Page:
When I think about my own multiracial identity, when I talk with other biracial writers and friends about the state of being mixed, I usually think of the cultures we inherited from our parents—what was represented in our homes and along the roots of our family trees.
But a question posed to The Ethicist in last week’s New York Times Magazine made me consider blended racial identity on a broader scale.
“Can I call my Nonbiological Twins black because my Husband is?”
The author of the question was a white woman, married to a black man. When she and her husband had been unable to conceive naturally, she had carried to term a donor embryo—the biological parents of whom were said to be Caucasian and Hispanic. The mother noted:
I am not comfortable being open about the origin of my children, except with family and close friends, until they are old enough for me to explain it to them.
But, when a pre-k application form asked the children’s race, failing to provide a “mixed race” or “other” box, the mother identified her children as black. “Was this the right choice?” She wondered. The Ethicist—Dr. Kwame Anthony Appiah, who is himself multiracial, white British and Ghanaian—devoted much of his response to what he would have responded had the twins been the biological children of their parents, going into depth about this country’s frequently challenged “one drop” rule. He concluded:
…our system of racial classification … presupposes an extremely oversimplified picture of the relationship among ancestry, appearance, biology and culture …
Dr. Appiah correctly faulted the preschool for not having a “mixed-race” or “other” box to check, and suggested that the mother demand one. He also affirmed the twins’ right to claim their non-biological father’s black heritage.
But what Dr. Appiah didn’t mention is an error the parents made long before the pre-k form appeared. Waiting until the children are “old enough” to have their heritage explained implies that there is something shameful about joining their family through donor insemination, something wrong with having a different racial background from their parents’. The time to broach such information is right away, using the simplest language possible—the same way you might talk to a baby about bedtime or the toys in his room.
Years ago as an adoption caseworker, I encouraged families adopting from China and Vietnam to learn about and incorporate their children’s cultures of origin into their family life. Even in domestic adoptions where the child could “pass” for their parents’ biological offspring, I urged families to begin sharing the adoption story immediately—before the child could understand. Talking about difference and culture becomes as natural as breathing. This is your nose, those are your toes, this is a photograph of the day we met you in a place called Guangzhou, where you were born.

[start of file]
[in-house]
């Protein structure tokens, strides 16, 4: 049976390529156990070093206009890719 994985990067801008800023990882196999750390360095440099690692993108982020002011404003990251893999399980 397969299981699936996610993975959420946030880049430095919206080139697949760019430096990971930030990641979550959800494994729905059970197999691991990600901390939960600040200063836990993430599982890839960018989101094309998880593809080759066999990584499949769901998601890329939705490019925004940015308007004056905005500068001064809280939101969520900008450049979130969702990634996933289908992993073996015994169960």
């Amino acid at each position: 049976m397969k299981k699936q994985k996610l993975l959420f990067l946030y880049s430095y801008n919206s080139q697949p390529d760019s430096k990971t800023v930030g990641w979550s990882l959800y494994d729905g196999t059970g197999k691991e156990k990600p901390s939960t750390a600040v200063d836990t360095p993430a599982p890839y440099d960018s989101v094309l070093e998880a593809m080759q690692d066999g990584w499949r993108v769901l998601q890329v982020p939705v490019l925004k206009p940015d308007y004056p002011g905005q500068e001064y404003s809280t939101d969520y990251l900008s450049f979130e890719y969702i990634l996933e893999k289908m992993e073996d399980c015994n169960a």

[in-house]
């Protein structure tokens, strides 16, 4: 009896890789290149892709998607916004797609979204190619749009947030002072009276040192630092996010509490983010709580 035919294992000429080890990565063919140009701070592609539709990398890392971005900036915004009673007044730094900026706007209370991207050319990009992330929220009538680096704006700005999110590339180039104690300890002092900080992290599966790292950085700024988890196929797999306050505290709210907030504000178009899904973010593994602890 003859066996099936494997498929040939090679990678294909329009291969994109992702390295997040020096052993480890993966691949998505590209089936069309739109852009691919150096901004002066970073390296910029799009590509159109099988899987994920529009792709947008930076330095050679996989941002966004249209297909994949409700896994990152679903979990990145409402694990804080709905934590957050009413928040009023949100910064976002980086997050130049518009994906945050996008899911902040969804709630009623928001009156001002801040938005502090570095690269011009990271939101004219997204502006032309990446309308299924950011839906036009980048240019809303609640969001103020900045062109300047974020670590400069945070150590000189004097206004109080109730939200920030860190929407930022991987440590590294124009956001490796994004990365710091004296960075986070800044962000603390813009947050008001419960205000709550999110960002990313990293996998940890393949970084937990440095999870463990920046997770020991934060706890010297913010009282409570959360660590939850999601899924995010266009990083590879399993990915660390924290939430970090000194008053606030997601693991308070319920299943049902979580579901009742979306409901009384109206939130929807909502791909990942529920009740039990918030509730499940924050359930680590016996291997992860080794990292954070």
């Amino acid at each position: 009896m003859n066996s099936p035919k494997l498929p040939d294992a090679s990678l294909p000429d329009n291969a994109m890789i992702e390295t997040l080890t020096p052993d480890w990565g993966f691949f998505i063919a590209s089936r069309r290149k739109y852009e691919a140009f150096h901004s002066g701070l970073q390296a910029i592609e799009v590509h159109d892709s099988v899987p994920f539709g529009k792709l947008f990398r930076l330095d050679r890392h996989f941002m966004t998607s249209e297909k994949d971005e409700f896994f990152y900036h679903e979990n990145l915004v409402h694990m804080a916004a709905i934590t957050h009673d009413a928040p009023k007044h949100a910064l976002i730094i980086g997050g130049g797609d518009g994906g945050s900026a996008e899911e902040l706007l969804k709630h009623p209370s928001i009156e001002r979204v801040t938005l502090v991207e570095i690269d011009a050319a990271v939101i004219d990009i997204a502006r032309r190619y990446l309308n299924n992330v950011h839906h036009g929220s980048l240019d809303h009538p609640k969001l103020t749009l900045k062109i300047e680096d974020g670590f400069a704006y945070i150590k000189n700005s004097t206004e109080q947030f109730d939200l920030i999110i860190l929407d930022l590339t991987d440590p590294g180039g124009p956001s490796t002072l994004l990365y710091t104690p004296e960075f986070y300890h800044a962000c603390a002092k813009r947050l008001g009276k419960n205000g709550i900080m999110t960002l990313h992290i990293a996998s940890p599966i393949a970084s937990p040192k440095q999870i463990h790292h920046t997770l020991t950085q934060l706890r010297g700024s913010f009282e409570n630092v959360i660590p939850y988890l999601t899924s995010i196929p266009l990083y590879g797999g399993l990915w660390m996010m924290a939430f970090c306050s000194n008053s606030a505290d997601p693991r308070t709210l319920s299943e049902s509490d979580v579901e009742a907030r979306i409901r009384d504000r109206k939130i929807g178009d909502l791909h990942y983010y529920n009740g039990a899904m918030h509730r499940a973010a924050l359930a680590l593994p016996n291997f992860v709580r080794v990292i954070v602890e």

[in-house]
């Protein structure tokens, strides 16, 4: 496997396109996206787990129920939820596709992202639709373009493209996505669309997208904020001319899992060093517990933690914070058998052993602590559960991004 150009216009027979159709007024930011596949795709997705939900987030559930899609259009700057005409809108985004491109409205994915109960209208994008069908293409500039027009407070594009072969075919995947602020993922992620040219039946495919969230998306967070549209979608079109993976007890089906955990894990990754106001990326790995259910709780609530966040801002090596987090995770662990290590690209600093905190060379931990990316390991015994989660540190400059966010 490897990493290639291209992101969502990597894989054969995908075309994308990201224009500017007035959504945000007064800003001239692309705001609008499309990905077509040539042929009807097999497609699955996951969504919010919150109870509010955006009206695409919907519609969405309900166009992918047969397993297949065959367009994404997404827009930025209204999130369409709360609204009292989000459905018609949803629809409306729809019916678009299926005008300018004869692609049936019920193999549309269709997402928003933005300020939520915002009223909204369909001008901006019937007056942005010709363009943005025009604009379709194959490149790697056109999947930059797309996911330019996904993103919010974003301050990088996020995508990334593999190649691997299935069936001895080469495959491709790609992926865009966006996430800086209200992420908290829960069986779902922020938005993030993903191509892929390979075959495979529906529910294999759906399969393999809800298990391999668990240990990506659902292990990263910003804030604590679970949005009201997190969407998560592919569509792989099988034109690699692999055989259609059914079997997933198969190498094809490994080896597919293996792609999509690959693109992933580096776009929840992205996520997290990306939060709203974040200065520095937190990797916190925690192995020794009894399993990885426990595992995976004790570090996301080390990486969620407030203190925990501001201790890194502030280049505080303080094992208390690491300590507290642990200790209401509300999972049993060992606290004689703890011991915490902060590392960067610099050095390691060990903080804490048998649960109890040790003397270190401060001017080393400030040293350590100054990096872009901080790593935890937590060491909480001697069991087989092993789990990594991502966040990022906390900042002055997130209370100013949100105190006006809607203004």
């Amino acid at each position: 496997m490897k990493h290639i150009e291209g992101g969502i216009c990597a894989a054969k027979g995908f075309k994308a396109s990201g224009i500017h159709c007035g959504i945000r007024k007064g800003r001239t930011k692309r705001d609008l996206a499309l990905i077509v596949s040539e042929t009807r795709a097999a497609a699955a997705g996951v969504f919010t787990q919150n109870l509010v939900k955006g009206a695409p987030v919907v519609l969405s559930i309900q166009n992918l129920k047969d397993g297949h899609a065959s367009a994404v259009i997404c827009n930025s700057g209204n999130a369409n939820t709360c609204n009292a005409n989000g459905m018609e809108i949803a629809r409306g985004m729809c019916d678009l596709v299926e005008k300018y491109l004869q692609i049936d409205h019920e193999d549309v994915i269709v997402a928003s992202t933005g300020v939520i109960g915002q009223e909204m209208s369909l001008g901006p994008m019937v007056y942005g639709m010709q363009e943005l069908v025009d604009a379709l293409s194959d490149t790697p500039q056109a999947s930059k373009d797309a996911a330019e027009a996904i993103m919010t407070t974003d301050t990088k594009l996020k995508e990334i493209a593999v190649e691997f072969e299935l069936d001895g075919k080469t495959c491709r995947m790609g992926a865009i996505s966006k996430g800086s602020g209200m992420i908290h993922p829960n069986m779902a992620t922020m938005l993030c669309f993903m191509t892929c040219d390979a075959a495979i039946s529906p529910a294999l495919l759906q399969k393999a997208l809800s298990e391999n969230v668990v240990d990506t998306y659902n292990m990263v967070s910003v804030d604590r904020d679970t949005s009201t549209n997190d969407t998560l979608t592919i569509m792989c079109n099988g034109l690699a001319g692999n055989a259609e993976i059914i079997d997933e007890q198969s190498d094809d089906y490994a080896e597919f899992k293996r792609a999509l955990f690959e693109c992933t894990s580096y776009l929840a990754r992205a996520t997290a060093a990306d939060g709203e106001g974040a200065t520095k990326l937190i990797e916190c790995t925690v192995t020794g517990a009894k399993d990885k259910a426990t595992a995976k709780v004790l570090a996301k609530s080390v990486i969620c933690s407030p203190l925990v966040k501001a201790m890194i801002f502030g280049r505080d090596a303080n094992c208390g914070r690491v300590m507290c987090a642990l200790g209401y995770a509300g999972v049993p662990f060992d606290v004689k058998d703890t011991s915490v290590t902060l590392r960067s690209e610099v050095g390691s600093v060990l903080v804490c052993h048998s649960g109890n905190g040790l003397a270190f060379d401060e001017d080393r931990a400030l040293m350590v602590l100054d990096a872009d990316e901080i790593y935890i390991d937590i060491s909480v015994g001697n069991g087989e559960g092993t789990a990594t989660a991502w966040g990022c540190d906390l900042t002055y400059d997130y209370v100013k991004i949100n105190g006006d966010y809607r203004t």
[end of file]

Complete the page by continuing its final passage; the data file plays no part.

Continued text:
This way, there’s no fraught moment in the child’s life when parents must sit them down and reveal the Momentous Truth. Though less has been written about children born via donor insemination than adoption, I believe this same openness should prevail.
Where it gets tricky is the discussion of appearance. Going back to the twins in the Ethicist’s question, what will it be like for them to identify as black if they don’t look black? As Dr. Appiah points out in his response, there are many people whose African features are not visible—he names early N.A.A.C.P. director, Walter White—who identify as black. Besides, these twins are Hispanic, which is not a race, but in many cases includes some African ancestry.
My own experience is somewhat reversed. Many people perceive me as black—not mixed—so when I identify as biracial, I am often corrected: you’re black. In graduate school, when I identified as Jewish—an ethnicity as well as a religion—it meant to some African American students that I was denying my blackness. But to identify as black and only black would be to disregard my mother’s ancestry and half of my own.
Another troubling issue: the mother who wrote to the Ethicist was given few specifics about the embryos’ heritage. Only Caucasian (Swedish? Dutch? Irish?) and Hispanic (Dominican? Venezuelan? Puerto Rican?). The parents are not to blame for this oversight. I know from my friends who have had children through donor insemination that you don’t get much control over how much genetic information you’re given, if any. But in an ideal world, these parents would be able to share the twins’ whole heritage—genetic and adoptive— with them.
One of my closest friends had her twin sons with the aid of an egg donor. Before her boys could understand the word “fertility,” they knew that somewhere in the world was a Very Special Lady who had made it possible for Mommy and Daddy to be their parents. Now the boys are three and the special lady is part of their family dialogue, as is her country, which the twins may visit someday. As they grow, these boys will have more questions which my friend and her husband will be happy to answer. These twin boys will know who they are genetically as well as culturally. One day, they too will be faced with boxes to check. They may choose one or more; they may choose to leave them all blank. Either way, by the time they are old enough to hold a pencil, my friend’s sons will understand that no box will ever truly define who they are.
-Lisa W. Rosenberg, Festival Blogger